Ch  1 Hospitality
Ch  2 Basics
Ch  3 Theme
Ch  4 Better Old
Ch  5 Legal
Ch  6 Front Desk
Ch  7 Remodeling
Ch  8 Finance
Ch  9 Schedule
Ch 10 Labor
Ch 11 Marketing
Ch 12 Accounting
Ch 13 Now What
Ch 14 Forms
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Choose a Theme

    Another name for this chapter could have been, do your research.

    There is just two ways to go, if you already have purchased or own the property that you will be making into an Inn, then you must decide who is most likely to visit and why.

    If you have not purchased property then it is much easier to decide on a theme but much more difficult to find the best location for it.

    If you already live somewhere then check with the Chamber of Commerce, local real-estate offices, yellow pages, newspaper, etc, until you get a good feel for what type of customers you are most likely to attract.

    Do they fish, or ride bikes, do they want a healthy retreat, or just peace and quite, anything that people come to your neck of the woods to do.

    One easy way is to look at your competition, especially if they are full all the time. What do they do and how could you do it better?

    If you live in a historic building then you really need to collect as much historic information on your property as possible. If you are not sure where to start your Inn then you must first decide what your interests and abilities are.

    It is always easier to live your dream than take care of someone else’s. Then after you know what type of Inn you want to run, you will have to find the ideal location for it. In both cases the key is fitting in and going with the flow.

    Be open minded and look for the obvious. So many times a potential Innkeeper has a dream but no grasp on reality, no one wants to share your dreams they all have their own, and that is what you want to provide to them. 

    They want a place where they will enjoy staying, a place that they can tell their friends about and want to return to.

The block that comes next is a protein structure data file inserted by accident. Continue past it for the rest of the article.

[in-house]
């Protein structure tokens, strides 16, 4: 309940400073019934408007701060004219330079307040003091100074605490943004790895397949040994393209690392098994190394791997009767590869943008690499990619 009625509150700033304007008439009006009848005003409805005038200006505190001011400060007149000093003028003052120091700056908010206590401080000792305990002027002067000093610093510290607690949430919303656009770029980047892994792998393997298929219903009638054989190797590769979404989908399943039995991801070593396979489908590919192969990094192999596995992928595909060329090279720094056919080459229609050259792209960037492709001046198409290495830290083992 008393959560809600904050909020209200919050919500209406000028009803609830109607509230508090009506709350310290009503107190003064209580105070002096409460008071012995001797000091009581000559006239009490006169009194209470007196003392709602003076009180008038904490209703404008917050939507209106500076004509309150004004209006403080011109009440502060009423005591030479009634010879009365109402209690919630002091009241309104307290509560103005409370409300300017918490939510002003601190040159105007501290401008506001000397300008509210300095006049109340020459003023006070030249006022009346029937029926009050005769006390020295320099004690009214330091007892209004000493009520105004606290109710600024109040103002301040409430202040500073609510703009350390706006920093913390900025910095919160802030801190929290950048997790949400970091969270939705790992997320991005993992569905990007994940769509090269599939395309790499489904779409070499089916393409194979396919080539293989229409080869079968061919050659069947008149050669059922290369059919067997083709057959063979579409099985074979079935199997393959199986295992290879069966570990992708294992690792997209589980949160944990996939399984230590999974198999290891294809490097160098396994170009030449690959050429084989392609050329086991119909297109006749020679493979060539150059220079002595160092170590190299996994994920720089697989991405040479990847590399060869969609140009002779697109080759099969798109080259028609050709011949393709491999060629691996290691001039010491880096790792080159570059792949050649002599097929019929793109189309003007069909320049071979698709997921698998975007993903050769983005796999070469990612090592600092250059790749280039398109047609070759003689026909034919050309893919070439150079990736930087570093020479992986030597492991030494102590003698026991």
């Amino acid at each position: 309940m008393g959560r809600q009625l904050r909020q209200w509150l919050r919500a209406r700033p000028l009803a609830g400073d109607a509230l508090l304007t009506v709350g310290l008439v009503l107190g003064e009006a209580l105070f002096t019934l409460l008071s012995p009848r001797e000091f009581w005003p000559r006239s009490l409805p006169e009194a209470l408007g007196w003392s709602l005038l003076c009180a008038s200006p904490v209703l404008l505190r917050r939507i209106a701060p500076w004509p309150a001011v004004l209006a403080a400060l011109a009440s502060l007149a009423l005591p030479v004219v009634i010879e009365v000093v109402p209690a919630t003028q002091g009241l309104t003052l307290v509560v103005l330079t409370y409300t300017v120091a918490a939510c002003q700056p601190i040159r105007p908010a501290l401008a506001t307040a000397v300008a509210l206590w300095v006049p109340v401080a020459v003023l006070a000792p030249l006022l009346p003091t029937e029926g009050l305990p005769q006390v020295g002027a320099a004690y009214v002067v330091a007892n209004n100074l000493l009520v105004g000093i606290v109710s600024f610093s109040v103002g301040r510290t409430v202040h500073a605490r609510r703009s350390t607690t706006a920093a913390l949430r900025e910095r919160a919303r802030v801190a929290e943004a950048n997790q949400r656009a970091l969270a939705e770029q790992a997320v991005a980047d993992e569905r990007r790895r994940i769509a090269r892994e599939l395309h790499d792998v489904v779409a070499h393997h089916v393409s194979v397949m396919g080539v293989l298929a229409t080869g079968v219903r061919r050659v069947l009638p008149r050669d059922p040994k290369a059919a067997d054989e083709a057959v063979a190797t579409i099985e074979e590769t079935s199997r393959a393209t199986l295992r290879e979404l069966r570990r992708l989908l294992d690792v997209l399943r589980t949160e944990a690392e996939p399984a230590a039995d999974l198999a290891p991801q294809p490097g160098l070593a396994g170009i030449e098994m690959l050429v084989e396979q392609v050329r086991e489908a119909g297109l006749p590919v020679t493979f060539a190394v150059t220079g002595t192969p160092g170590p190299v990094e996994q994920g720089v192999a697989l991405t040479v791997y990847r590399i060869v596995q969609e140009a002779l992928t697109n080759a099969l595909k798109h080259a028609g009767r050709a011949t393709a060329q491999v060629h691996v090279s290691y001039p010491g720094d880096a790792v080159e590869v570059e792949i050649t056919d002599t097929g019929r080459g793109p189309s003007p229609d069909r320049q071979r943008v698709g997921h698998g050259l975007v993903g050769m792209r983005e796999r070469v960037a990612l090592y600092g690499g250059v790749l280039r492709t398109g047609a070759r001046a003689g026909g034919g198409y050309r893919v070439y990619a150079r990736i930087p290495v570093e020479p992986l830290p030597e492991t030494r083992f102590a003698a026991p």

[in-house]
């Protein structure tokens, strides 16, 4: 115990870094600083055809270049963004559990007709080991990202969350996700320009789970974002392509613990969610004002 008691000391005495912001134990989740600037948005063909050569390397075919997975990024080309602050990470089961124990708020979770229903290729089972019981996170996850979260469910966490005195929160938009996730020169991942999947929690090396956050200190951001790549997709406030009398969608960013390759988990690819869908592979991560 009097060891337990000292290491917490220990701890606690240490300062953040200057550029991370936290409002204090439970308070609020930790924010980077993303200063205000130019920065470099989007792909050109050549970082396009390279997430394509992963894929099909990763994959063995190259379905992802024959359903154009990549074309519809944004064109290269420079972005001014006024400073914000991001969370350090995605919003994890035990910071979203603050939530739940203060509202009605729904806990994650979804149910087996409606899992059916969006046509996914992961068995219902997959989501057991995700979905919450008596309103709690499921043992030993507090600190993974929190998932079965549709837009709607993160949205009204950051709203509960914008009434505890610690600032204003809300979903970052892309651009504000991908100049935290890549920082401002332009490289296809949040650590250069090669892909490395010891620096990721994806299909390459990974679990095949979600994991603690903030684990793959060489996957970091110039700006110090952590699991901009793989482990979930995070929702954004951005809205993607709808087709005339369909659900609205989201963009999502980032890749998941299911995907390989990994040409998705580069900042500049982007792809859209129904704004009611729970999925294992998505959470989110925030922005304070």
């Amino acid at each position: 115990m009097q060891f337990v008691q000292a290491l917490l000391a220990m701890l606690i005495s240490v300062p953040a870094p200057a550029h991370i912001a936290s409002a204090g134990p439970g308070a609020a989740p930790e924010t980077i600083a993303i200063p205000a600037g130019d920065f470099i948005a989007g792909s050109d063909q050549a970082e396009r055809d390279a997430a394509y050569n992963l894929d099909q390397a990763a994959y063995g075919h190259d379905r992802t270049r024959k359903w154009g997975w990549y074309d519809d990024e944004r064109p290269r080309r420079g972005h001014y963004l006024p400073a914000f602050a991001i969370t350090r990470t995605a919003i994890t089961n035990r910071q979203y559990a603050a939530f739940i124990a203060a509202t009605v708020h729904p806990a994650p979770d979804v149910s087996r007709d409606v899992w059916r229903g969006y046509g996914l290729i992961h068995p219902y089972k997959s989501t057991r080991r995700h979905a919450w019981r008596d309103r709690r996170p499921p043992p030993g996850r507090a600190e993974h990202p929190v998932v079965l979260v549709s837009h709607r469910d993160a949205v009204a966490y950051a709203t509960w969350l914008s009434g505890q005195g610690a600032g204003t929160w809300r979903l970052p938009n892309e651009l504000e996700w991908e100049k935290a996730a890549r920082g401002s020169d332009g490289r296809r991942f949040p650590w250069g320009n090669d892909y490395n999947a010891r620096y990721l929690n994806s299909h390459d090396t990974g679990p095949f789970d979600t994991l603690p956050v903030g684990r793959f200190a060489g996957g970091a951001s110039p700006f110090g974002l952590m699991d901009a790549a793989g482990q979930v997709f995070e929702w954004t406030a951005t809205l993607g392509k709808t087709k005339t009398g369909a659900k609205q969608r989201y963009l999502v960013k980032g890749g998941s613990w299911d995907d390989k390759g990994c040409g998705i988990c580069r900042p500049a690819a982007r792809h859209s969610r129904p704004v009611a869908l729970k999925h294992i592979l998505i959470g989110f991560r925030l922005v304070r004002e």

So how do we do that again?

    Research, collecting as much data as you can find from the internet, your state B&B association, libraries, phone books, and newspapers to mention a few.

    You will need to stay in a few Inns yourself for the best ideas. Make sure that the theme of those Inns is similar to the theme you would like to us.

    Just like a picture is worth a 1000 words, one stay will tell you if your theme is good or bad and why. Do not re-invent the wheel. It is always easier to build on the success that others have made.

    Find out what they do and how they do it, and then improve it.

    The reason this book is called Innkeeping Made Easy is because of this sort of thinking. Improving what others have done is sort of like a team effort where you did not have to pay the part of the team that proved the theme worked.

    I may sound like a broken record here, but just because a theme works does not mean you can do it, or that you want to do it. There are a lot of ideas and ways to succeed so if the first theme is not for you and does not use your skills then keep looking.  You need to find a theme that you really can get enthusiastic about.

    Your happiness is a large part of your success or failure and should be your number one priority. If you are a great chef then start a cooking school that makes meals for your guests. If you like exercise and good health have a spa theme. Work your interests into the business and you will have additional income beyond the rents.

    A carpenter would have a great place to display and sell his works, as would an artist.  When you first start you will need as many ways to make money as you can.  A cook could offer catering or host luncheons in the parlor.

    Please do not even think about starting an Inn unless you have a good idea based on strong research.